** God manifested in the flesh is eternity in the form of time. But eternity in relation to time is as the absolute to the conditional, or the real to the apparent, and redemption must partake of both;--always perfected, for it is a Fiat of the Eternal;--continuous, for it is a process in relation to man; the former the alone objectively, and therefore universally, true. That redemption is an opus perfutum, a finished work, the claim to which is conferred in Baptism: that a Christian cannot speak or think as if his redemption by the blood, and his justification by the righteousness of Christ alone, were future or contingent events, but must both say and think I have been redeemed, I am justified; lastly, that for as many as are received into his Church by Baptism, Christ has condemned sin in the flesh, has made it dead in law, that is, no longer imputable as guilt, has destroyed the objective reality of sin:--these are truths which all the Reformed Churches, Swedish, Danish, Evangelical, (or Lutheran,) the Reformed, (the Calvinistic in mid-Germany, France, and Geneva, so called,) lastly, the Church of England, and the Church of Scotland--nay, the best and; most learned of divines of the Roman Catholic Church have united in upholding as most certain and necessary articles of faith, and the effectual preaching of which Luther declares to be the appropriate criterion, stantis vel cadentus Ecclesia. The Church is standing or falling, according as this doctrine is supported, or overlooked, or countervened. Nor has the contrary doctrine, according to which the baptized are each individually, to be called, converted, and chosen, with all the corollaries from this assumption, the watching for signs and sensible assurances, the frames, and the states, and the feelings, and the sudden conversions, the contagious fever-boils of the (most unfitly, so called) Evangelicals, and Arminian Methodists of the day, been in any age taught or countenanced by any known and accredited Christian Church, or by any body and succession of learned divines. On the other hand, it has rarely happened that the Church has not been troubled by Pharisaic and fanatical individuals, who have sought, by working on the fears and feelings of the weak and unsteady, that celebrity which they could not obtain by learning and orthodoxy; and alas! so subtle is the poison, and so malignant in its operation, that it is almost hopeless to attempt the cure of any person, once infected, more particularly when, as most often happens, the patient is a woman. Nor does Luther, in his numerous and admirable discourses on this point, conceal 243 alone God loveth the world? With good advice, perhaps, and a little assistance, thou wouldst rather cleanse and patch up a mind of thy own, and offer it as thy admission-right, thy qualification, to Him who charged his angels with folly! Oh! take counsel of thy reason. It will show thee how impossible it is that even a world should merit the love of eternal wisdom and all-sufficing beatitude, otherwise than as it is contained in that all-perfect Idea, in which the supreme Spirit contemplateth itself and the plenitude of its infinity:--the Only-Begotten before all ages, the beloved Son, in whom the Father is indeed well pleased!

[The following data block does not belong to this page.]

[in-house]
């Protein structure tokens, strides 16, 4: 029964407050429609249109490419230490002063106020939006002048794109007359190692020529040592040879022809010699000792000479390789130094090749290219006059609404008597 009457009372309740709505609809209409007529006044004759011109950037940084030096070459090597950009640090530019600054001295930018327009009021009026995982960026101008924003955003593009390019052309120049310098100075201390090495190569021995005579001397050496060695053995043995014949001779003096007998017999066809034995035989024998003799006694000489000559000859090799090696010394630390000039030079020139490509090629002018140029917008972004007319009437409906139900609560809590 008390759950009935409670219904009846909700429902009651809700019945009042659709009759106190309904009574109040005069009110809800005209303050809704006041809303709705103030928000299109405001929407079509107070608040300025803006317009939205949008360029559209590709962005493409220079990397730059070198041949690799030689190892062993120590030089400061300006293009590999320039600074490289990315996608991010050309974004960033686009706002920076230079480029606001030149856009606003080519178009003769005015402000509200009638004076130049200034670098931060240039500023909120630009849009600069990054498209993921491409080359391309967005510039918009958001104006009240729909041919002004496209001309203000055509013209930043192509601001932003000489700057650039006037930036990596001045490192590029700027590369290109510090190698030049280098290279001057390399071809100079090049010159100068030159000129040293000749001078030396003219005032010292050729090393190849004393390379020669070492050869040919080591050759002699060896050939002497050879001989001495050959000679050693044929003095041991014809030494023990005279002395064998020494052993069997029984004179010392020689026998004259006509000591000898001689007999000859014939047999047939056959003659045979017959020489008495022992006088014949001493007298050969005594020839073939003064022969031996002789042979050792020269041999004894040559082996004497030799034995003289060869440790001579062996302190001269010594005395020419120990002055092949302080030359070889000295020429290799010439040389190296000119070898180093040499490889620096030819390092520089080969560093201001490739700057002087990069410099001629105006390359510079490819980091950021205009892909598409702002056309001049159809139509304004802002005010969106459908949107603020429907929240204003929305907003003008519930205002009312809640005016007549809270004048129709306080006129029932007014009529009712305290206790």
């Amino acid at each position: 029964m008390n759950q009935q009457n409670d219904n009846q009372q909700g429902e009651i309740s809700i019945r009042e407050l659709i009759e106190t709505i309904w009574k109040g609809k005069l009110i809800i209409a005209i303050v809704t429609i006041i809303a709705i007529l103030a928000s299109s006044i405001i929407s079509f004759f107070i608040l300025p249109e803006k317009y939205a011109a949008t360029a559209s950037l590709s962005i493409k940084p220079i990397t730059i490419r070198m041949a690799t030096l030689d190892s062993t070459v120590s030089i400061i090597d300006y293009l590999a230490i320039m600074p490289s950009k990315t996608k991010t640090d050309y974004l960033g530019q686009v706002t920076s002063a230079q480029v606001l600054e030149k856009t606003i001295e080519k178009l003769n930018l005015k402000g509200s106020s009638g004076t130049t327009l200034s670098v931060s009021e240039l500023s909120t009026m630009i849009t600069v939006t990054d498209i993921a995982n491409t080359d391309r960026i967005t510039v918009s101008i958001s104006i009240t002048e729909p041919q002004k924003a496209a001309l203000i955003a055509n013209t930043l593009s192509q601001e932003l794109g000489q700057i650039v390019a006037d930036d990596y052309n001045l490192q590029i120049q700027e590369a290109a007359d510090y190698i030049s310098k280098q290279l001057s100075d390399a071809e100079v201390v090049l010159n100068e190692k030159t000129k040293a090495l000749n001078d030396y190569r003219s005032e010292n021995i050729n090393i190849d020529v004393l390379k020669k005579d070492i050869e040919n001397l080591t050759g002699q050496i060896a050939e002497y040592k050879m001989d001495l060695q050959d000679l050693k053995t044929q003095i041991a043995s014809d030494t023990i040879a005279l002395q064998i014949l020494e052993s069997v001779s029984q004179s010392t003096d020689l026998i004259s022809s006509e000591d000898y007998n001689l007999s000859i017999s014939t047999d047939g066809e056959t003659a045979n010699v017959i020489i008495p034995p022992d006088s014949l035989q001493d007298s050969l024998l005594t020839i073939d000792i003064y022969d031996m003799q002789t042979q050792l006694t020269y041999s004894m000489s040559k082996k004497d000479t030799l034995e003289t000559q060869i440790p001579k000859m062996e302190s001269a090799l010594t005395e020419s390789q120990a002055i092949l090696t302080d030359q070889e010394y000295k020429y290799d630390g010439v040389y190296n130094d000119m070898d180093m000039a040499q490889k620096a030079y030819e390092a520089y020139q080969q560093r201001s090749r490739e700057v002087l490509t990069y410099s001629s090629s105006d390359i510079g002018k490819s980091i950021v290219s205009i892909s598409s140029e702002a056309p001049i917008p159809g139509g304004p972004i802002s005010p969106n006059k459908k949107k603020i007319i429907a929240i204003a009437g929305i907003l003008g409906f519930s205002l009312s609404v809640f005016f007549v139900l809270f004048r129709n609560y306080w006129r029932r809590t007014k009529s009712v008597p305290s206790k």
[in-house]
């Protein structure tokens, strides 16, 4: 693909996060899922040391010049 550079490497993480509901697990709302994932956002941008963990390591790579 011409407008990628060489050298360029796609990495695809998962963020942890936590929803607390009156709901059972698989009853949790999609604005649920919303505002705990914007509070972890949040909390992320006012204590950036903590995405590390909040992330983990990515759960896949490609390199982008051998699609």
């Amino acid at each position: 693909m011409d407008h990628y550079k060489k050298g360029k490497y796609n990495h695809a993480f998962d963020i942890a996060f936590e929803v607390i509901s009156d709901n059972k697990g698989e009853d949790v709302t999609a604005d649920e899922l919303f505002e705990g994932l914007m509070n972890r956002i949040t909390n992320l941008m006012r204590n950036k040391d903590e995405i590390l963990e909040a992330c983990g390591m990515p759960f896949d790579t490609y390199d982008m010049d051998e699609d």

or palliate the difficulties which the carnal mind, that works under many and different disguises, throws in the way to prevent the laying firm hold of the truth. One most mischievous and very popular misbelief must be cleared away in the first instance--the presumption, I mean, that whatever is not quite simple, and what any plain body can understand at the first hearing, cannot be of necessary belief, or among the fundamental articles or essentials of Christian faith. A docile, childlike mind, a deference to the authority of the Churches, a presumption of the truth of doctrines that have been received and taught as true by the whole Church in all times; reliance on the positive declarations of the Apostles--in short, all the convictions of the truth, of a doctrine that are previous to a perfect insight into its truth, because these convictions, with the affections and dispositions accompanying them, are the very means and conditions of attaining to that insight--and study of, and quiet meditation on, them with a gradual growth of spiritual knowledge and earnest prayer for its increase; all these, to each and all of which the young Christian is so repeatedly and fervently exhorted by St. Paul, are to be superseded, because, forsooth, truths needful for all men, must be quite simple and easy, and adapted to the capacity of all, even of the plainest and dullest understanding! What cannot be poured all at once on a man, can only be supererogatory drops from the emptied shower-bath of religious instruction! But surely, the more rational inference would be, that the faith, which is to save the whole man, must have its roots and justifying grounds in the very depths of our being. And he who can read the writings of the Apostles, John and Paul, without finding in almost every page a confirmation of this, must have looked at them, as at the sun in an eclipse, through blackened glasses.